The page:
Central to the European debate that was held on Wednesday were issues of lies and leadership. What is very clear to me is that people are entitled to, and must have, the actual facts about the benefits and disadvantages of EU membership ideally before they vote in May this year, and certainly before any referendum is held.
The fact is that pulling out of Europe would be a very serious step to take. We are told that 3 million jobs rely on trade with the EU; we know that 80% of business leaders have said in a poll commissioned by the CBI that pulling out would be detrimental to our trading with the largest trading bloc in the world; we also know that through rapid technological change the world is becoming globalised and that we must work together to resolve cross-border issues such as climate change and crime.
Nigel Farage openly admitted on Wednesday that he had made up some facts to serve his argument., such as the claim he made that 75% of our laws are made in Europe (in fact it is just over 7%). He also made up the total number of Bulgarian and Romanian people who in theory could come to the UK—the number was larger than the combined populations of the two countries.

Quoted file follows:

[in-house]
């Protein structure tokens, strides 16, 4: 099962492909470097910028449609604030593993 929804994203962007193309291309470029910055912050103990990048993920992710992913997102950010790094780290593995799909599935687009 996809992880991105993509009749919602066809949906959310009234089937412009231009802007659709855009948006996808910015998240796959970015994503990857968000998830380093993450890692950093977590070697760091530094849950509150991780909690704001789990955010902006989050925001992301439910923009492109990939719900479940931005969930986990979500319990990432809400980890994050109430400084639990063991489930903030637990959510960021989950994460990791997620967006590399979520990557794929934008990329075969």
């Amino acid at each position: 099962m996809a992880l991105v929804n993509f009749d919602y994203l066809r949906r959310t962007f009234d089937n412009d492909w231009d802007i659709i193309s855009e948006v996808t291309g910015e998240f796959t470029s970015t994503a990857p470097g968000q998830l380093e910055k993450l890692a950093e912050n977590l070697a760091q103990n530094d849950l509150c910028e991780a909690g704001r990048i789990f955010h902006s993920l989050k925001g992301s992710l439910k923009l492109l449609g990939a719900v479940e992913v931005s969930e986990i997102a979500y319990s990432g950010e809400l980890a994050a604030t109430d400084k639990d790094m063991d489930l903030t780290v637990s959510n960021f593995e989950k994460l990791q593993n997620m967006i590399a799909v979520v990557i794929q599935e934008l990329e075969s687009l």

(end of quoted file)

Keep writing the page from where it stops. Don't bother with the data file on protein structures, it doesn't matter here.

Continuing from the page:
Such untruths and obfuscations are simply not acceptable if we are to have a mature and serious debate about issues that could critically affect people’s lives in the UK, and people must demand the facts and not stand by and be “fed” a diet of selective and inaccurate information.
At least Clegg and Farage have exhibited leadership over this issue that divides them, and that is to their credit. I find it disingenuous that Conservatives and Labour say they would leave it to the people to decide in a referendum and shirk from revealing their true colours. They are quite content taking huge decisions on behalf of the public when in power—which as our representatives they are allowed to do in our system of democracy—so why not tell us what they stand for when it comes to being in or out of the EU?
This failure of leadership has been a blight on the UK for some time, with the people losing out as party political loyalties edge them out. To my mind this crisis of leadership is the single issue that has affected our country for a considerable time. We have seen it in the inability of Government to devise sensible energy policy; plan transport infrastructure in a strategic manner; and to manage the economy in such a way that we are not destined for another round of “boom and bust” any time soon. And that is to mention just three issues.
The fact is that both the Conservatives and the Labour Party are letting the people down by not being grown up enough to lead on or even enter this debate. It is an important debate and the people are entitled to know where both parties stand.
I look forward to the next debate on Wednesday 2nd April.